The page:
- - Wednesday, August 16, 2017

John W. “Jack” Eddinger, a former reporter for the Washington Evening Star and the Baltimore Evening Sun, and a spokesman for former Baltimore Mayor Thomas L.J. D’Alesandro III and U.S. Sen. Charles McCurdy Mathias Jr., died Wednesday of complications from pneumonia at Sinai Hospital in Baltimore. He was 84.

Born in Fountain Hill, a suburb of Bethelem, Pennsylvania, Mr. Eddinger attended St. Ursula’s School and Bethlehem Catholic High School, where he was elected president of the Class of 1950 and school president. He graduated cum laude from Villanova University in 1956 and served as an enlisted man in the U.S. Army from 1956 to 1958.

Following his stint in the Army, he began his journalism career in 1958 as a reporter for his hometown newspaper, the Bethlehem Globe Times. He joined the staff of the Easton Express in Pennsylvania in 1960 before becoming a general assignment reporter for the Baltimore Evening Sun in 1962.

Mr. Eddinger worked at the Evening Sun until 1964, then joined the staff of the Washington Evening Star in 1965 while studying for a master’s degree in liberal arts at Johns Hopkins University. In 1967 he became a science and medical writer for the Johns Hopkins Medical Institutions and associate editor of the Johns Hopkins Journal.

When Mr. D’Alesandro (whose sister is House Minority Leader Nancy Pelosi) became mayor of Baltimore in 1967, he appointed Mr. Eddinger as press secretary and spokesman, a position he held until 1971, when the mayor did not seek re-election.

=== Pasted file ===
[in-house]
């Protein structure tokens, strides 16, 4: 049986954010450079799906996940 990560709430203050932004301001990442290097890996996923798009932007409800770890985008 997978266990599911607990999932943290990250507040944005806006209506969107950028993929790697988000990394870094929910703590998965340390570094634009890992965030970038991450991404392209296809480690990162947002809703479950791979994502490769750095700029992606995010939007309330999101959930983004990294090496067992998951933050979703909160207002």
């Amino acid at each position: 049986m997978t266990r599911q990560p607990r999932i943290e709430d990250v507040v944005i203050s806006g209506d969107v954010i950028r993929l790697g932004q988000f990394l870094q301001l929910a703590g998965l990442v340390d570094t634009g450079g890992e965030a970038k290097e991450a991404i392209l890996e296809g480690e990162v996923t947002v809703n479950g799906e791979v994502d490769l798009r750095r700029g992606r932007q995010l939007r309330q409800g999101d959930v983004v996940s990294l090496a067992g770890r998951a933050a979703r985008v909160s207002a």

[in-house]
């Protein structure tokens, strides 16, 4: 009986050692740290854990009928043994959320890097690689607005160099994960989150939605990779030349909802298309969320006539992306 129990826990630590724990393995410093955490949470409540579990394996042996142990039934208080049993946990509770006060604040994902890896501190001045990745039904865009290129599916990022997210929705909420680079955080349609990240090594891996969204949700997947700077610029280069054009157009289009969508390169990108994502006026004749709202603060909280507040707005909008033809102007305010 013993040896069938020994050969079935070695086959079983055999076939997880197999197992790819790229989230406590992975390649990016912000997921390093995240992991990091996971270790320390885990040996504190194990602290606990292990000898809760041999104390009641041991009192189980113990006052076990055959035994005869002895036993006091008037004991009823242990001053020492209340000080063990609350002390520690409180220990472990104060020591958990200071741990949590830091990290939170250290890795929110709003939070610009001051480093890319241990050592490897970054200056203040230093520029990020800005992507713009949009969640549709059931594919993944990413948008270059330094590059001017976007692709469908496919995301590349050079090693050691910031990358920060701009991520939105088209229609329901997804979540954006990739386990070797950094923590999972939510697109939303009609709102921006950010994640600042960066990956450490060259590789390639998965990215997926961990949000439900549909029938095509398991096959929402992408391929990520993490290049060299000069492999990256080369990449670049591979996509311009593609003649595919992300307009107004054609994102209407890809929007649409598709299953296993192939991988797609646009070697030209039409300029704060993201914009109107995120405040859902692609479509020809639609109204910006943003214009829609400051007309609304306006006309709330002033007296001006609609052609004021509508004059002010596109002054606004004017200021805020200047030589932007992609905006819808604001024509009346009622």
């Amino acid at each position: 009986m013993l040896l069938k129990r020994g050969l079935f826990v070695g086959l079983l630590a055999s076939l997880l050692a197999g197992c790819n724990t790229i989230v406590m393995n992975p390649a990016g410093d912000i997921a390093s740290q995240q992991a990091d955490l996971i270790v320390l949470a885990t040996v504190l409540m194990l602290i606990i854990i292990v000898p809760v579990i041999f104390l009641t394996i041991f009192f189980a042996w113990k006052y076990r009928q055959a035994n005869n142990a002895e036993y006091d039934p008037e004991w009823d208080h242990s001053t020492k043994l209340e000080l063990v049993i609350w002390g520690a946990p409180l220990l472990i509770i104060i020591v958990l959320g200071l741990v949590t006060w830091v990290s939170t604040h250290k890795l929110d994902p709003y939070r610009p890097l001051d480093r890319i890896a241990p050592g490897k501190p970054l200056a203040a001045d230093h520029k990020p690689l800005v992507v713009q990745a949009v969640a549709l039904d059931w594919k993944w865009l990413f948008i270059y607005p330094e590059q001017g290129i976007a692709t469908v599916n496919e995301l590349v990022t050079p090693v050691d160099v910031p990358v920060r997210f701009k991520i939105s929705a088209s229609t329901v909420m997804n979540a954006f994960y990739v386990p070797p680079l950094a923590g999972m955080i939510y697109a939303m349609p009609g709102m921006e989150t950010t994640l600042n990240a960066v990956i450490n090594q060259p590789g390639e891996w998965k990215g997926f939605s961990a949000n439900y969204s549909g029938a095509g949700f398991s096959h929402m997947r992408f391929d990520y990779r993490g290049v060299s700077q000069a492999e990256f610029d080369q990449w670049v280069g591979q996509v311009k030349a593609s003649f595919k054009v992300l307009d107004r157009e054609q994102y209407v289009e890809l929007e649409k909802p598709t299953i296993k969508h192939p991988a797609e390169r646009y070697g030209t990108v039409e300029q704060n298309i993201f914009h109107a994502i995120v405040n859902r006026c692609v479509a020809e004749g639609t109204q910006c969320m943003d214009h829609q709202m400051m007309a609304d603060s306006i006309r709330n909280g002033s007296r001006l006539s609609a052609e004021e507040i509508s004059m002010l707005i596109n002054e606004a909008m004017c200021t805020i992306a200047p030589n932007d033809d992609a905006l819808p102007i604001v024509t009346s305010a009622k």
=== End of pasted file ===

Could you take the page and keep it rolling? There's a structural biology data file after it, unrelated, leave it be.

Subsequently, Mr. Eddinger returned to the Johns Hopkins Medical Institutions, where he served as public relations director for the Maryland Regional Medical Program (a Johns Hopkins affiliate) and later as director of public affairs at JHMI.

In 1975 he was recruited by former Sen. Joseph D. Tydings of Maryland to manage the Tydings for Senate campaign in the 1976 Democratic primary election, which Mr. Tydings lost to then-Rep. Paul S. Sarbanes.

Following that primary defeat, Mr. Eddinger became chief spokesman for the successful Sarbanes for Senate campaign, which defeated the late Sen. J. Glenn Beall, the Republican incumbent.

In 1977 Mr. Eddinger joined the Capitol Hill staff of Mr. Mathias, Maryland Republican, as director of communications, a position he held until 1983. From 1984 to 1986 he served as a media consultant to the Senate campaign won by Democratic Sen. Barbara A. Mikulski of Maryland.

In the years after leaving Mr. Mathias’ staff, Mr. Eddinger held public affairs positions in Washington with Sprint Communications, United Press International and the Kiplinger financial publishing company. He retired in 2000.

He served as a lecturer in American history at the Johns Hopkins University and Notre Dame of Maryland continuing education programs. He was also author of the novel “Inquisition,” which deals with the McCarthy period of the 1950s.

He also headed a pre-internet electronic start-up publishing venture, PressNet Systems Inc., a news and intelligence service for Congress and Fortune 500 companies. The business became operational but foundered in the 1992 technology bubble due to insufficient capitalization.

He was predeceased by his wife of 54 years, Mary Duncan Eddinger. He was the father of four children: Julia A. Eddinger, Mary Elizabeth Eddinger (died in childbirth) John D. Eddinger and Jennifer E. Eddinger of Baltimore; and he had two grandsons, Jack M. Eddinger and Aric J. Eddinger, both of Baltimore.


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